I am a new Xubuntu user. Earlier when using Gnome, I was able to configure several desktop shortcuts, particularly for navigation between workspaces.

But, now in Xubuntu, I cannot find those options.

Where can I find those options.


Keyboard shortcuts are tucked away in your Settings Manager - Window Manager - Keyboard

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Scroll down the list - you will see several workspace shortcuts, some defined with a shortcut and some awaiting to be defined.

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There are more available in Settings Editor in Settngs Manager, which can be launched from the command-line using:


This will display:

XFCE4 Settings Editor

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  • I tried changing my left_workspace_key to <Super>Left using the editor with sudo. Restarted and the shorcuts remain bound to <Control><Alt>Left any help? en.zimagez.com/zimage/screenshot-10252014-012914pm.php – Harry Moreno Oct 25 '14 at 20:32
  • I just switched from Windows. This is so easy to use and navigate! SCREW YOU, REGEDIT! :D – Michael Hoffmann Aug 26 '15 at 1:16
  • this is not the answer. I voted for the other one – Bhikkhu Subhuti Mar 14 '16 at 2:22
  • this is editable through cli? – Vitaly Zdanevich Jan 2 '17 at 11:22
  • @VitalyZdanevich I think so, see xfconf-query -v -l -c xfce4-keyboard-shortcuts – Xen2050 Feb 15 '19 at 11:20

For Xfce 4.8 (Xubuntu 12.04 LTS)

Keyboard shortcuts are accessible from Settings -> Settings Manager -> Keyboard -> Application Shortcuts:

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  • Choose "Add" to add a command you need to assign to a shortcut.
    enter image description here

  • In the window following "Ok" press the key combination you want to assign:
    enter image description here

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  • What would I add here to make <Super> open the Application Menu? – Eyal Apr 21 '13 at 20:24

Automate this with xfconf-query

If multiple machines require configuring keyboard shortcuts, this can be done without having to repeatedly open windows. Rather, use the very handy xfconf-query command in a bash script to --set a --property in xfce4-keyboard-shortcuts.xml.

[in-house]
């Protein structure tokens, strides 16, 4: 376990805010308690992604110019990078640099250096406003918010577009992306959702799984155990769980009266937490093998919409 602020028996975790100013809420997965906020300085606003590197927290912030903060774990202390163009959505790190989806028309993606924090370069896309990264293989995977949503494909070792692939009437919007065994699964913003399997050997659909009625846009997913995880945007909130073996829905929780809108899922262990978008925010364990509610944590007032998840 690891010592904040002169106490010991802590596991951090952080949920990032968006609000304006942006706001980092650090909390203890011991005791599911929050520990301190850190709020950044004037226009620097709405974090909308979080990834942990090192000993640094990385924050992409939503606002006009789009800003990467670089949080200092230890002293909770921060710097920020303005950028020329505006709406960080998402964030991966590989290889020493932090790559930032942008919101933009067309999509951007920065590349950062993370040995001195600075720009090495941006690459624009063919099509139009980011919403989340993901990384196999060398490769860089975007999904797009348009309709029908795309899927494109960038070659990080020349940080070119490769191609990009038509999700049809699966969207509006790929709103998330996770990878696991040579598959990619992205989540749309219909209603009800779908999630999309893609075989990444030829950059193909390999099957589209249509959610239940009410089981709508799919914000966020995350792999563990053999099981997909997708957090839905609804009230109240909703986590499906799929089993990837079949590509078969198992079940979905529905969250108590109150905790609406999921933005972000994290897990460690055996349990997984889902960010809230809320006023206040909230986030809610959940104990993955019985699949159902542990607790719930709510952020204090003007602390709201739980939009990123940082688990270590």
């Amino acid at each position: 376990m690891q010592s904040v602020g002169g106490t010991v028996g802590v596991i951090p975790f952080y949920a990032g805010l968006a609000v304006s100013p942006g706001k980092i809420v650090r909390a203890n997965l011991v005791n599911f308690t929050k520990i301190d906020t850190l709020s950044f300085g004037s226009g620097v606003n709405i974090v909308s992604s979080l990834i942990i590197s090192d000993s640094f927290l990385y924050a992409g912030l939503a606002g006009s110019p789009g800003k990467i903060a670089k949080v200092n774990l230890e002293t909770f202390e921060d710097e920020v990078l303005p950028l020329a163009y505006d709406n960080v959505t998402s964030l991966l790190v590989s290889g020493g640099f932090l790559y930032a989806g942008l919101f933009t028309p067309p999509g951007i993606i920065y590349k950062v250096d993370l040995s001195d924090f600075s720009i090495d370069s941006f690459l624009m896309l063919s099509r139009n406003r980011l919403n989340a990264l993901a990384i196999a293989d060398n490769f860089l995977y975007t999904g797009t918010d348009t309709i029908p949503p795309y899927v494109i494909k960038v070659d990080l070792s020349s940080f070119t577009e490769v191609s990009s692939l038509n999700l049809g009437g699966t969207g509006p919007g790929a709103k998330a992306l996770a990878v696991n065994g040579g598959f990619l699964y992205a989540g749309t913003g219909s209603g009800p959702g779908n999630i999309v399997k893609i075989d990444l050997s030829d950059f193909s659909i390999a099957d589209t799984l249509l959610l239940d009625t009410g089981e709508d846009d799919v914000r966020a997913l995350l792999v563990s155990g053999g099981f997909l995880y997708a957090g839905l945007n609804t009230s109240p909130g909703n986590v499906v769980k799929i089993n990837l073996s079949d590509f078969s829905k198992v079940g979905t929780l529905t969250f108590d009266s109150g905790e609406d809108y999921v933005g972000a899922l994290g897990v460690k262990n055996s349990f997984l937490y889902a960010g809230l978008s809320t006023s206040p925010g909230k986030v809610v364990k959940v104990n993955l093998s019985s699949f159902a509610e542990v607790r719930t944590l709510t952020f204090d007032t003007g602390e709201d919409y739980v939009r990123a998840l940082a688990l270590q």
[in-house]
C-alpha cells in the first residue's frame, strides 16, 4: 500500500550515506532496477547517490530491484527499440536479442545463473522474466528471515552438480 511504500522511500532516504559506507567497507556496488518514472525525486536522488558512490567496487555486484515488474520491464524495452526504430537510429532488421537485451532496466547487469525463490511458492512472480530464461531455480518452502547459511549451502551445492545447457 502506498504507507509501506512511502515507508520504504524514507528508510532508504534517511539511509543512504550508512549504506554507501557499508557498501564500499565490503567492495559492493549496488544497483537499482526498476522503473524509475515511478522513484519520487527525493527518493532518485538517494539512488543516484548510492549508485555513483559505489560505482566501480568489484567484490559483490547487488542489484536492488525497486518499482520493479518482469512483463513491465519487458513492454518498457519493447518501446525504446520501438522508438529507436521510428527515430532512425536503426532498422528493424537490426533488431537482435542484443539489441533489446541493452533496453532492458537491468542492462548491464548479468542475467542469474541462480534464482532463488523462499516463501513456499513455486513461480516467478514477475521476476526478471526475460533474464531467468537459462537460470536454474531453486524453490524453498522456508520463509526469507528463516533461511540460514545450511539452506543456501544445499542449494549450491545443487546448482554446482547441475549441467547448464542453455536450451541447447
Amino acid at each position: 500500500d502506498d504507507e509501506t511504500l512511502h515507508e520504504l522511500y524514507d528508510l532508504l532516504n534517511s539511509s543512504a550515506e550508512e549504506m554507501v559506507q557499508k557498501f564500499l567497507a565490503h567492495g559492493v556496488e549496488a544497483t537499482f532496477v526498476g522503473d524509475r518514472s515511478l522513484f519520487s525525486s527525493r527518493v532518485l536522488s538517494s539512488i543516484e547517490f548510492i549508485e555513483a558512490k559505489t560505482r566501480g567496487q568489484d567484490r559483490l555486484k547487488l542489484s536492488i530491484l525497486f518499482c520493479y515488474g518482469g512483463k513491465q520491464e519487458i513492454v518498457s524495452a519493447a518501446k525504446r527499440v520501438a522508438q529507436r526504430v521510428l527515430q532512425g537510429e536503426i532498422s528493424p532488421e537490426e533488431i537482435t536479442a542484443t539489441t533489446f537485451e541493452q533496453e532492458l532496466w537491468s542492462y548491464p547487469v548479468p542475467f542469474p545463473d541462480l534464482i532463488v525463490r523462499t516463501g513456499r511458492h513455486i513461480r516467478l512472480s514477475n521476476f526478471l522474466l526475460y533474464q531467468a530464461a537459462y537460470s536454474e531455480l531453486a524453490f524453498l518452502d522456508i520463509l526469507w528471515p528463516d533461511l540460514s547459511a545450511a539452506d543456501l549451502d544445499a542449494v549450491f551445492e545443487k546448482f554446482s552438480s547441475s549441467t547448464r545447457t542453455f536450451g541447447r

Here is an example:

$ xfconf-query --create --channel xfce4-keyboard-shortcuts --property /commands/custom/XF86AudioMute --type string --set 'amixer -D pulse set Master 1+ toggle'

As a matter of fact, this is part of my solution to restore the function of the mute button in Xubuntu 12.04.

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  • 2
    Works great if you are adding a new shortcut. If you however need to alter an existing one, you first have to delete it by the --reset option and create it again. Otherwise the running XFCE session will not pick it up. – Jakub Dec 27 '15 at 10:49
  • How would one go about using a different button to bind the command to? For example CtrlAltUp? In other words, how did you know to use /commands/custom/XF86AudioMute? – Ulad Kasach Apr 22 '16 at 21:17

You can also play in a console with gedit and /apps/metacity/keybinding_commands or /apps/metacity/global_keybindings

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Easy Way

Heres a script that handles binding commands to keys cleanly in Xubuntu. Download keybind.c, compile it (example is given in readme in link) and simply run ./keybind "<keys to bind to>" "<command>"

For example heres some I use:

./keybind "<Control><Alt>Delete" "gnome-system-monitor"

./keybind "<Control><Alt>Up" "xrandr -o inverted"
./keybind "<Control><Alt>Down" "xrandr -o normal"
./keybind "<Control><Alt>Right" "xrandr -o left"
./keybind "<Control><Alt>Left" "xrandr -o right"

Disclosure: I created the script.

Slightly less Easy Way

If you're running a Xubuntu system and want to do it from the terminal it is a simple procedure too.

For debugging, here is where keybinding shortcuts are stored in XFCE4: $ gedit ~/.config/xfce4/xfconf/xfce-perchannel-xml/xfce4-keyboard-shortcuts.xml

Underlying Schema:
1) Remove existing commands bound to the binding keys
2) Set new command to keys

`xfconf-query --reset --channel xfce4-keyboard-shortcuts --property "/commands/custom/<Control><Alt>Down"`<br />
`xfconf-query --reset --channel xfce4-keyboard-shortcuts --property "/xfwm4/custom/<Control><Alt>Down"`<br />
`xfconf-query --create --channel xfce4-keyboard-shortcuts --property "/commands/custom/<Control><Alt>Down" --type string --set 'gedit'`

note if you're binding to key, ubuntu systems treat and equally and you will need to unbind any key bindings with in the above example <Primary><Alt>Down

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  • Is that linked "script" really a C program, that just runs terminal commands, kind of like a more complicated shell script? – Xen2050 Feb 15 '19 at 11:47

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